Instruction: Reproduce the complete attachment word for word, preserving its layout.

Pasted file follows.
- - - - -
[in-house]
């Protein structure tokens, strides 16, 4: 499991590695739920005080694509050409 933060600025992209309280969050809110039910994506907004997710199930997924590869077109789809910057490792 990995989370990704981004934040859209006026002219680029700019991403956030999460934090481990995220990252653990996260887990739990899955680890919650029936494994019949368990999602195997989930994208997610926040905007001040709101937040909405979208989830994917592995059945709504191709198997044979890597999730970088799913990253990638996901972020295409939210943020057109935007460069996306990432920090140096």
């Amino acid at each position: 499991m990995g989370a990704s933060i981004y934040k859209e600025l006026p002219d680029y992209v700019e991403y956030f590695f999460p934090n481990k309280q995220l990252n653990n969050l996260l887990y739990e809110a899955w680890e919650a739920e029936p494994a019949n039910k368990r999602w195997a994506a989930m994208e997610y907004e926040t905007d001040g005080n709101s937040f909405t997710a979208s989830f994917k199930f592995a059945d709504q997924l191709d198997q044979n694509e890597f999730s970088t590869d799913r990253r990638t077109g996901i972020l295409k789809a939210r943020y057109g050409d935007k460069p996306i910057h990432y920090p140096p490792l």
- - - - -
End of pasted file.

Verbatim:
[in-house]
């Protein structure tokens, strides 16, 4: 499991590695739920005080694509050409 933060600025992209309280969050809110039910994506907004997710199930997924590869077109789809910057490792 990995989370990704981004934040859209006026002219680029700019991403956030999460934090481990995220990252653990996260887990739990899955680890919650029936494994019949368990999602195997989930994208997610926040905007001040709101937040909405979208989830994917592995059945709504191709198997044979890597999730970088799913990253990638996901972020295409939210943020057109935007460069996306990432920090140096």
């Amino acid at each position: 499991m990995g989370a990704s933060i981004y934040k859209e600025l006026p002219d680029y992209v700019e991403y956030f590695f999460p934090n481990k309280q995220l990252n653990n969050l996260l887990y739990e809110a899955w680890e919650a739920e029936p494994a019949n039910k368990r999602w195997a994506a989930m994208e997610y907004e926040t905007d001040g005080n709101s937040f909405t997710a979208s989830f994917k199930f592995a059945d709504q997924l191709d198997q044979n694509e890597f999730s970088t590869d799913r990253r990638t077109g996901i972020l295409k789809a939210r943020y057109g050409d935007k460069p996306i910057h990432y920090p140096p490792l």